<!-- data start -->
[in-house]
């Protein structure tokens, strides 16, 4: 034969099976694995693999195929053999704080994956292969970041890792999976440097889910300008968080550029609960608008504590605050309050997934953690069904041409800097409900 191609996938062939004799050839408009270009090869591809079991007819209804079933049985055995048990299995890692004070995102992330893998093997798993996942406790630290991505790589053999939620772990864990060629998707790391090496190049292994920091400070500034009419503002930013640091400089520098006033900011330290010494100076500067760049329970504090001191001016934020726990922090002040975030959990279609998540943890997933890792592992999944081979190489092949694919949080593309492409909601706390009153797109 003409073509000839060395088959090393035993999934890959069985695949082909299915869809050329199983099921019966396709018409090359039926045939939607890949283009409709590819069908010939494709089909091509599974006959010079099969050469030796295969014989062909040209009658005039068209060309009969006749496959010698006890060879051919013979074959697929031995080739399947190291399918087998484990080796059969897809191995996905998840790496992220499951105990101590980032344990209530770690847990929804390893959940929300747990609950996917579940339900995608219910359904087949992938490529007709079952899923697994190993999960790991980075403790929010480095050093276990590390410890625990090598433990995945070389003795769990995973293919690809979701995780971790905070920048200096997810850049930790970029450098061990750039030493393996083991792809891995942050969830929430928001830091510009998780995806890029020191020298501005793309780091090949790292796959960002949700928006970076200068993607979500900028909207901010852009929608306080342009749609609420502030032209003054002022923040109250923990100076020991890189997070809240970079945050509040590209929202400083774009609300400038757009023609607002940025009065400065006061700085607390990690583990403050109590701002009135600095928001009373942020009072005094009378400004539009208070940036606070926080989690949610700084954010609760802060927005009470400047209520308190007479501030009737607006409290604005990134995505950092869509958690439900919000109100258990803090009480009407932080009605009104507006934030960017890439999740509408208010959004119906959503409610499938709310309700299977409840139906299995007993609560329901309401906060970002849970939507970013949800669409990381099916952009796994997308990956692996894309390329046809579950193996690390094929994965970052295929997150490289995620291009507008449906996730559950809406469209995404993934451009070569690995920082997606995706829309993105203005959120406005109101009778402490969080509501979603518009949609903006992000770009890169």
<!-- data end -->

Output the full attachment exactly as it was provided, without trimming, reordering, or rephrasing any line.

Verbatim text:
[in-house]
């Protein structure tokens, strides 16, 4: 034969099976694995693999195929053999704080994956292969970041890792999976440097889910300008968080550029609960608008504590605050309050997934953690069904041409800097409900 191609996938062939004799050839408009270009090869591809079991007819209804079933049985055995048990299995890692004070995102992330893998093997798993996942406790630290991505790589053999939620772990864990060629998707790391090496190049292994920091400070500034009419503002930013640091400089520098006033900011330290010494100076500067760049329970504090001191001016934020726990922090002040975030959990279609998540943890997933890792592992999944081979190489092949694919949080593309492409909601706390009153797109 003409073509000839060395088959090393035993999934890959069985695949082909299915869809050329199983099921019966396709018409090359039926045939939607890949283009409709590819069908010939494709089909091509599974006959010079099969050469030796295969014989062909040209009658005039068209060309009969006749496959010698006890060879051919013979074959697929031995080739399947190291399918087998484990080796059969897809191995996905998840790496992220499951105990101590980032344990209530770690847990929804390893959940929300747990609950996917579940339900995608219910359904087949992938490529007709079952899923697994190993999960790991980075403790929010480095050093276990590390410890625990090598433990995945070389003795769990995973293919690809979701995780971790905070920048200096997810850049930790970029450098061990750039030493393996083991792809891995942050969830929430928001830091510009998780995806890029020191020298501005793309780091090949790292796959960002949700928006970076200068993607979500900028909207901010852009929608306080342009749609609420502030032209003054002022923040109250923990100076020991890189997070809240970079945050509040590209929202400083774009609300400038757009023609607002940025009065400065006061700085607390990690583990403050109590701002009135600095928001009373942020009072005094009378400004539009208070940036606070926080989690949610700084954010609760802060927005009470400047209520308190007479501030009737607006409290604005990134995505950092869509958690439900919000109100258990803090009480009407932080009605009104507006934030960017890439999740509408208010959004119906959503409610499938709310309700299977409840139906299995007993609560329901309401906060970002849970939507970013949800669409990381099916952009796994997308990956692996894309390329046809579950193996690390094929994965970052295929997150490289995620291009507008449906996730559950809406469209995404993934451009070569690995920082997606995706829309993105203005959120406005109101009778402490969080509501979603518009949609903006992000770009890169």